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The Amazon ECS Optimization Journey: From Manual to Autonomous

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Last updated on

June 19, 2024

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The Amazon ECS Optimization Journey: From Manual to Autonomous


  • ECS users progress through four stages of ECS optimization maturity: reactive manual optimization, proactive manual optimization, automation with rules, and autonomous AI-driven optimization.
  • Reactive manual optimization requires high manual intervention and responds to issues as they arise, while proactive manual optimization uses recommendation tools for informed decisions but still involves significant manual oversight.
  • Automation with rules reduces manual effort by handling routine optimization tasks based on predefined metrics, but autonomous AI-driven tools continuously learn and adapt, making sophisticated optimization decisions with minimal human intervention.
  • Autonomous systems offer benefits such as shifting focus from managing templates to achieving goals, reducing the need for manual adjustments, and enhancing cost efficiency and performance through continuous optimization.
  • The ECS Optimization Maturity Model helps organizations assess their current optimization capabilities and set goals to progress from basic, manual setups to advanced, AI-enhanced operations across various key areas.

From Manual to Autonomous 

While each organization’s approach is different let’s consider a journey through four stages of maturity from high-touch, manual processes to sophisticated, intelligent systems that enhance performance and cost-efficiency with minimal human intervention as shown below:

The four stages of the journey are:

  • Reactive manual Optimization:   The optimization journey for an Amazon ECS user typically begins with reactive manual optimization. At this initial stage, represented as the first point on the diagram, efforts are high as users are responding to issues as they arise, often after they have already impacted performance or costs. This approach requires significant manual intervention and can be inefficient, but it is a common starting point for those new to ECS.
  • Proactive Manual Optimization: As users gain experience and realize the potential for greater efficiency exists, they shift towards proactive manual optimization, using recommendation tools (e.g., AWS Compute Optimizer) to inform their decisions. This stage involves a higher effort compared to reactive optimization since tools provide insights and recommendations that can only  guide the user and they remain responsible for validation and execution. However, it still relies heavily on manual oversight and adjustments.
  • Automation (rules): The journey progresses towards automation with rules-based tools. These tools operate on a predefined set of inputs and can handle routine optimization tasks without learning from past actions. This reduces the effort required from the user relative to manual stages but does not capture the full optimization potential.
  • Autonomous (AI): the most mature stage is the use of autonomous (AI) tools. AI-driven solutions actively learn from the system's performance and user patterns over time, making increasingly sophisticated decisions to optimize ECS deployments. This not only yields higher levels of optimization but also significantly reduces the effort required from the user, as the system can adapt and improve autonomously.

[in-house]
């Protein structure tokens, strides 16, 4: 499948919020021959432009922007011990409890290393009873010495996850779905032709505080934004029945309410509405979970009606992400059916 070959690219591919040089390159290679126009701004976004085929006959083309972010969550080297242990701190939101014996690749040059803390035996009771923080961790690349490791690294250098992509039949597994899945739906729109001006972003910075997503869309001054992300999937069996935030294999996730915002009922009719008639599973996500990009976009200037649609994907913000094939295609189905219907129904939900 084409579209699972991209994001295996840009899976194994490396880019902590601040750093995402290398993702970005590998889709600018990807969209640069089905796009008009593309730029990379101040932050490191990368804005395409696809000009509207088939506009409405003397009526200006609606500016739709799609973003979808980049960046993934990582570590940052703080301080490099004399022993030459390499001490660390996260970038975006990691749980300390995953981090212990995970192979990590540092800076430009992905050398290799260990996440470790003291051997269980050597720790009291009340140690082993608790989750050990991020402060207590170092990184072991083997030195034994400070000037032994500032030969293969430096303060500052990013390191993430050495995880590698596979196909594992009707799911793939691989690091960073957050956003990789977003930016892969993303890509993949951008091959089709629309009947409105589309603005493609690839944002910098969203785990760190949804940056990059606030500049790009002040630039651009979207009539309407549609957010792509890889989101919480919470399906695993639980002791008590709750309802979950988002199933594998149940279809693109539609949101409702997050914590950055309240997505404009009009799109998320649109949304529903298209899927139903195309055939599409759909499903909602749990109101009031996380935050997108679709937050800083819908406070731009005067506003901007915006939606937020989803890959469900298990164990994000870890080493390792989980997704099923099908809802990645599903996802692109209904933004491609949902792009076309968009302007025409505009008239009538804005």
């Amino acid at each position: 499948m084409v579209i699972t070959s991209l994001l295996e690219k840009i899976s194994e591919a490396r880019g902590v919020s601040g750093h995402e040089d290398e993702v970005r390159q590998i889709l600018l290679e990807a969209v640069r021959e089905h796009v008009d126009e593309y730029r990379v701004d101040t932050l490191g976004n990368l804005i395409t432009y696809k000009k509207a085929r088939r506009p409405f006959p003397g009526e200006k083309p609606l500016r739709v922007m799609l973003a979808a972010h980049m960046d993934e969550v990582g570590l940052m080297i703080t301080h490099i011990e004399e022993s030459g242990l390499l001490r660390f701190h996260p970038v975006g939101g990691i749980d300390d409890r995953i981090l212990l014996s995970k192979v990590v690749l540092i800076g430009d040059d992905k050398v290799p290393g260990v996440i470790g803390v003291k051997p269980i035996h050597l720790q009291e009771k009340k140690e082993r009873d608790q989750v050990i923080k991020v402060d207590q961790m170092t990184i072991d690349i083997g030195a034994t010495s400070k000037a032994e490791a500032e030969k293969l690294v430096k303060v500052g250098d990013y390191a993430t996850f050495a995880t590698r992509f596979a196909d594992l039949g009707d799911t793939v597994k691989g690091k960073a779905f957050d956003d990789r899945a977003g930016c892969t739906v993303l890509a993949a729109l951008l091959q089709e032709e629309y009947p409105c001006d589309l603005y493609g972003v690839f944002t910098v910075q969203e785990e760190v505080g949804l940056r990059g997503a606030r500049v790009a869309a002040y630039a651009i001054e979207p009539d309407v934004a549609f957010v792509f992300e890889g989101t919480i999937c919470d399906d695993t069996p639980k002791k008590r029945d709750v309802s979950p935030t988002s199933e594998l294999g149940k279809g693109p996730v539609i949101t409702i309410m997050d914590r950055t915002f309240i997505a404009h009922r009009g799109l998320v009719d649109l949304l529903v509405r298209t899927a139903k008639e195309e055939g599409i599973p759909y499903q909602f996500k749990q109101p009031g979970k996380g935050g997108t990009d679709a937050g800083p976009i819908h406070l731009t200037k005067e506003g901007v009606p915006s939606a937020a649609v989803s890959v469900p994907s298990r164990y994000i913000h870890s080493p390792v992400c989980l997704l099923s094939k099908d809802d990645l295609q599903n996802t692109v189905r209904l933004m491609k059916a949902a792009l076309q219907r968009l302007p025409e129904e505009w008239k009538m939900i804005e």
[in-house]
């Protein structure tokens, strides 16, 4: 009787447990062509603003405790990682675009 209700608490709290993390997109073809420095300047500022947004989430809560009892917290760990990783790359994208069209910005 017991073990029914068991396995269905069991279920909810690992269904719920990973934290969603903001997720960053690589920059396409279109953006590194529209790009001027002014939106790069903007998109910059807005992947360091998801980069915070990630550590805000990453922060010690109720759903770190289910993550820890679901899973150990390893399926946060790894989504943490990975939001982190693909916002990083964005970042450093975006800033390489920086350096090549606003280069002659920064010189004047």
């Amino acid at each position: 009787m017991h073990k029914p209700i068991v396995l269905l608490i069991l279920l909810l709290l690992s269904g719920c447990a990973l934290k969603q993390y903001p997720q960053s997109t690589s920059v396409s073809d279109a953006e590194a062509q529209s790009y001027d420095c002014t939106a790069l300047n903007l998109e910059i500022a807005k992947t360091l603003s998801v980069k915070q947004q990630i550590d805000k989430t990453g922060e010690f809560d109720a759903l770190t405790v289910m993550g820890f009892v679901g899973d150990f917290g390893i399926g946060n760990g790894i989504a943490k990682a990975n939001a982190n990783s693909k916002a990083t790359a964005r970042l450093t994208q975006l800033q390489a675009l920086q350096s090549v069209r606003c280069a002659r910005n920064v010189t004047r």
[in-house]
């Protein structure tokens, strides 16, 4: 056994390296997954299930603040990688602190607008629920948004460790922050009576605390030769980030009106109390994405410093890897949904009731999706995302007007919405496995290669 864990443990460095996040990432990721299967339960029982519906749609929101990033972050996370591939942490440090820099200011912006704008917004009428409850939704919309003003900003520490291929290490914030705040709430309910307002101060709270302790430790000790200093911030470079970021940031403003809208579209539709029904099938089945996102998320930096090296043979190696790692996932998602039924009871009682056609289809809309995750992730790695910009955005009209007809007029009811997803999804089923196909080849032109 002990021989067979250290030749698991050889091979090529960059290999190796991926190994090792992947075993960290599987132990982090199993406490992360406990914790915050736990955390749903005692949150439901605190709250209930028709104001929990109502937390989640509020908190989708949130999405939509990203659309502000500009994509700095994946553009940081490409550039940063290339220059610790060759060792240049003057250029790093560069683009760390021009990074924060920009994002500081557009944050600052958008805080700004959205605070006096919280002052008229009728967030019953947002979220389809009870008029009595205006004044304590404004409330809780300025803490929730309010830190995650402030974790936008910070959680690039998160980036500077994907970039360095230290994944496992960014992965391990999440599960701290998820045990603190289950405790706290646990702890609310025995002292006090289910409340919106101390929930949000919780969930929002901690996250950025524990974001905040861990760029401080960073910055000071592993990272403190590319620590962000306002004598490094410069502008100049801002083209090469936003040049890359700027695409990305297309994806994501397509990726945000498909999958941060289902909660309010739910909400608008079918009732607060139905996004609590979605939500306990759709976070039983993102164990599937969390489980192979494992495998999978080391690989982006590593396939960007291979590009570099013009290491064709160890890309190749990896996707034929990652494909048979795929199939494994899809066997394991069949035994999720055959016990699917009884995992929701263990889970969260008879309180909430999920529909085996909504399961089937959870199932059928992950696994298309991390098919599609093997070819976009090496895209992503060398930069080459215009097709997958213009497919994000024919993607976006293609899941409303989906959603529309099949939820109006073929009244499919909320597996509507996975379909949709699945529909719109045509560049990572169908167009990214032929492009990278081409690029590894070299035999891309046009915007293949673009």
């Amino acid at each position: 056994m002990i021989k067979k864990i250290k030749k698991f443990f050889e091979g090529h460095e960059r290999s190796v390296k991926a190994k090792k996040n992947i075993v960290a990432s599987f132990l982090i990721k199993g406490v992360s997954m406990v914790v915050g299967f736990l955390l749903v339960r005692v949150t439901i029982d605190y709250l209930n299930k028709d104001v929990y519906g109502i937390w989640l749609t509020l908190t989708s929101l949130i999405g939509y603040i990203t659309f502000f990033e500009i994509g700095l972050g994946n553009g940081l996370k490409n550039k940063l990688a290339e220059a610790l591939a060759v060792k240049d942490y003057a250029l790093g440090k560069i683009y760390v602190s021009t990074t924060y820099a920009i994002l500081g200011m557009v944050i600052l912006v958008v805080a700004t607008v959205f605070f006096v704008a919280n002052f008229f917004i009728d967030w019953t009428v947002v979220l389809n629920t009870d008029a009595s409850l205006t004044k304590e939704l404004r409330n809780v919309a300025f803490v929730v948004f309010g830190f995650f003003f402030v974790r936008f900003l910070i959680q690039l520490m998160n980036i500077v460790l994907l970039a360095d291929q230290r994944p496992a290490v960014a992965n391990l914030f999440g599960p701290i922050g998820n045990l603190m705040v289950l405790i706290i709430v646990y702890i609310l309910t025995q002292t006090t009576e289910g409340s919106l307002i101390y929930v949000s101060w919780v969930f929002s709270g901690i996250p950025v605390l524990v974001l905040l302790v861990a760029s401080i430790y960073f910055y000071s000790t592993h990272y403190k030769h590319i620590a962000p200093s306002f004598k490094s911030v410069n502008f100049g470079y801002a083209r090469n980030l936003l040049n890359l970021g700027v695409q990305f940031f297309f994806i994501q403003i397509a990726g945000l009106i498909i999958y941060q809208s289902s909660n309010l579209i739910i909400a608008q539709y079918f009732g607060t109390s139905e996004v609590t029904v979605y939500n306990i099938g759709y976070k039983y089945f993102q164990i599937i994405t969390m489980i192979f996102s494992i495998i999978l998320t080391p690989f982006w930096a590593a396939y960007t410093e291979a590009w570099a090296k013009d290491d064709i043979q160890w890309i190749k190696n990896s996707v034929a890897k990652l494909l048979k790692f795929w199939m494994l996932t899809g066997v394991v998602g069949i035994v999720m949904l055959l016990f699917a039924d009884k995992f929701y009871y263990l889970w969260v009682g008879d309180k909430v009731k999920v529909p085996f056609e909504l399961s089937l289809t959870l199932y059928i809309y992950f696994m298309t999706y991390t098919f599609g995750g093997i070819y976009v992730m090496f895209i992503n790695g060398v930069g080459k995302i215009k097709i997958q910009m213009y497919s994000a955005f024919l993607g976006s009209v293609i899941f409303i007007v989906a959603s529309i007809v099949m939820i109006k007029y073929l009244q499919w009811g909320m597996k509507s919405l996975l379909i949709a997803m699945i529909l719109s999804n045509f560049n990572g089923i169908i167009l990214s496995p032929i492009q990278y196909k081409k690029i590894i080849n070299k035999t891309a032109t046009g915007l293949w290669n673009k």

Optimization in each Approach

The following table provides a detailed comparison of how each ECS optimization control — from rightsizing tasks and instances to geographical placement and autoscaling — is implemented across four key methods: Reactive Manual Optimization, Proactive Manual Optimization, Automation via rules, and Autonomous AI-driven Optimization.

Control Reactive Manual Optimization Proactive Manual Optimization Automation (Rules) Autonomous (AI)
Rightsizing of tasks Adjust task size in response to performance issues or cost spikes. Use AWS Compute Optimizer recommendations to adjust task size before issues occur. Implement rules to adjust task size based on CPU / memory utilization metrics. AI observes patterns and adjusts task size dynamically.
Rightsizing of instances Manually change instance sizes post-issue identification. Schedule regular reviews to adjust instance sizes per usage reports. Set up autoscaling policies for instance resizing based on utilization. AI dynamically resizes instances based on real-time workload demands.
Task placement (on instance) Reposition tasks manually when imbalance or inefficiency is detected. Plan task distribution based on anticipated load and capacity. Configure placement strategies that automatically distribute tasks based on predefined rules. AI analyzes task interdependencies and optimizes placement automatically.
Geographic placement (region, AZ) Change regions or AZs manually after noticing latency or cost issues. Select optimal regions or AZs based on expected traffic geolocation and cost. Setup automation to place tasks in regions or AZs with the best latency or cost. AI evaluates global performance metrics to optimize geographic placement.
Service autoscaling Manually scale services in reaction to traffic changes. Implement scaling policies based on predictive analysis of traffic trends. Create CloudWatch alarms and scaling policies triggered by actual metrics. AI predicts traffic and scales services ahead of demand fluctuations.
Cluster autoscaling Manually add or remove resources in the cluster as issues arise. Regularly adjust cluster capacity based on utilization trends. Use ECS or EC2 autoscaling with specific triggers for cluster adjustments. AI constantly refines cluster size for optimal resource availability.
Scheduled shutdown Manually stop services after observing non-peak periods. Establish a schedule based on predictable low-traffic periods; engineers expected to manually implement. Setup CloudWatch events with Lambda to automate shutdowns on a schedule. AI identifies patterns to optimize shutdown schedules without manual input.